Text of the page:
Frozen Embryo Transfer (FET) Can Be the Answer to Your Problems with the IVF Process
Frozen Embryo Transfer (FET) is when embryos are frozen after they are created and implanted at a later date. Until the flash freezing process known as vitrification was introduced a decade ago, it has a very low implantation and live birth rate. There were various reasons for the low numbers.
One of the primary issues was the freezing process itself, with the slow freezing method ice crystals formed within the embryo which damaged it to the point it often wasn’t viable anymore. Because the success rates for thawed embryos was so poor, the only embryos that were frozen were the embryos that were not deemed healthy enough to use during the transfer that was the most likely to succeed, the live embryo transfer.
With the improvements in the freezing process, and improvements in the process of selecting embryos, it is being used frequently with results equal to those of fresh embryo transfers. Here are a few things to keep in mind when you are deciding whether to go with a frozen embryo transfer or traditional fresh embryo transfer.
- The flash freezing process, called vitrification, that is used now to freeze the embryos is 60,000 times faster than the old freezing method and doesn’t damage the embryos. With this system, over 90% of the embryos survive thawing and are the same quality as fresh embryos.
- Embryos are now being saved at the blastocyst stage, 5-6 days after fertilization, instead of the cleaved state, 2-3 days after fertilization. The larger embryos are more likely to be chromosomally normal and viable, this embryo size is preferred for both FET IVF and fresh IVF because when you use healthy embryos you don’t need to implant as many. The cleaved state embryos haven’t had as much chance to develop so they are more likely to be chromosomally compromised, or aneuploid, and not develop.
- Preimplantation genetic screening (PGS) can be done on the embryos before freezing so only healthy embryos are kept. Often people make more than one set of embryos and freeze them so when they are ready to implant they are sure to have viable embryos to work with.
- Embryo banking, freezing embryos for transfer at a later date, can replace the need for donor eggs as women get toward the end of their ovarian reserve. They last almost indefinitely so if a couple creates several sets of embryos and freezes them when they first start fertility treatment they will be able to implant their own embryos when they are ready for more children.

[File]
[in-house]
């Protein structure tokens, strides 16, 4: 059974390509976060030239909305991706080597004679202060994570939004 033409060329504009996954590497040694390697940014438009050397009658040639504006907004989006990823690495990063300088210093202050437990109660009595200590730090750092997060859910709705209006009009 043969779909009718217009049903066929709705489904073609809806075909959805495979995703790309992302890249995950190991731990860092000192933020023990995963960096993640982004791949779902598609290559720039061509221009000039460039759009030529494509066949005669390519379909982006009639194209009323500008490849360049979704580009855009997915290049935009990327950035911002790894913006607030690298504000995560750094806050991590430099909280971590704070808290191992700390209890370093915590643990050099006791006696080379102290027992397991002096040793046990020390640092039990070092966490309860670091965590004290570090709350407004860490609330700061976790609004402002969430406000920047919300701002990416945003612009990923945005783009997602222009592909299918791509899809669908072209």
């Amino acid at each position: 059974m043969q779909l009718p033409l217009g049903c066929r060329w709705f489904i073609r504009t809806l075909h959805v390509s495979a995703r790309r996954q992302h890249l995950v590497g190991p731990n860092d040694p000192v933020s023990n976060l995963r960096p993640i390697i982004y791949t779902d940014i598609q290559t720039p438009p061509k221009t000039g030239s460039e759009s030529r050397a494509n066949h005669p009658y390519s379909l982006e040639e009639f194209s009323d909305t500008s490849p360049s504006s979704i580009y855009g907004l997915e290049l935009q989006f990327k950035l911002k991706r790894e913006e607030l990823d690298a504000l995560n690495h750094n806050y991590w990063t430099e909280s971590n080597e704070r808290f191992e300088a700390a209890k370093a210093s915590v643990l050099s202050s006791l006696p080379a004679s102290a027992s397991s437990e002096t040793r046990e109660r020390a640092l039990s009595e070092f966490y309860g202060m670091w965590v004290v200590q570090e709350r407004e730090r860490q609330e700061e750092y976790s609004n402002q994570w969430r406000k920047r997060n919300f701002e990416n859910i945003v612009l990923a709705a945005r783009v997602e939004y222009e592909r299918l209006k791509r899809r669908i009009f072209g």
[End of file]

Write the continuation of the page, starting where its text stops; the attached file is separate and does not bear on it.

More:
- Fresh IVF is performed about 5 days after an egg retrieval, this means the body is still full of fertility drugs and the uterus might not be in the ideal state for implantation. By waiting a month or so to implant the frozen embryo the body is no longer suffering the effects of the fertility drugs.
- During FET IVF if the uterine lining isn’t optimal the transfer can be put off for a month or until the problem can be resolved. Frozen embryos aren’t thawed until the uterine lining is in optimal condition for implantation so there is no waste.
- There is no wasting of embryos with this process. With fresh embryos, you have to implant as planned or the embryos goes to waste. Also, embryos can stay frozen until the uterine lining is perfect.
- A transfer can be done using the natural cycle so there are fewer drugs involved before the transfer. After the transfer, hormone are taken for the first two week until a pregnancy is established or a period occurs.
- FET IVF reduces the pregnancy risks of fresh embryo transfer IVF cycles, such as preterm labor, preeclampsia and low birth weight.
- It can be less expensive than fresh IVF. You only need one or two cycles of ovulation stimulation drugs and egg retrieval to produce enough embryos that a pregnancy is likely. The cost of the embryo transfer is a lot less than an entire cycle of IVF so even if the first transfer doesn’t result in a pregnancy you can transfer again a month or two later at little additional cost.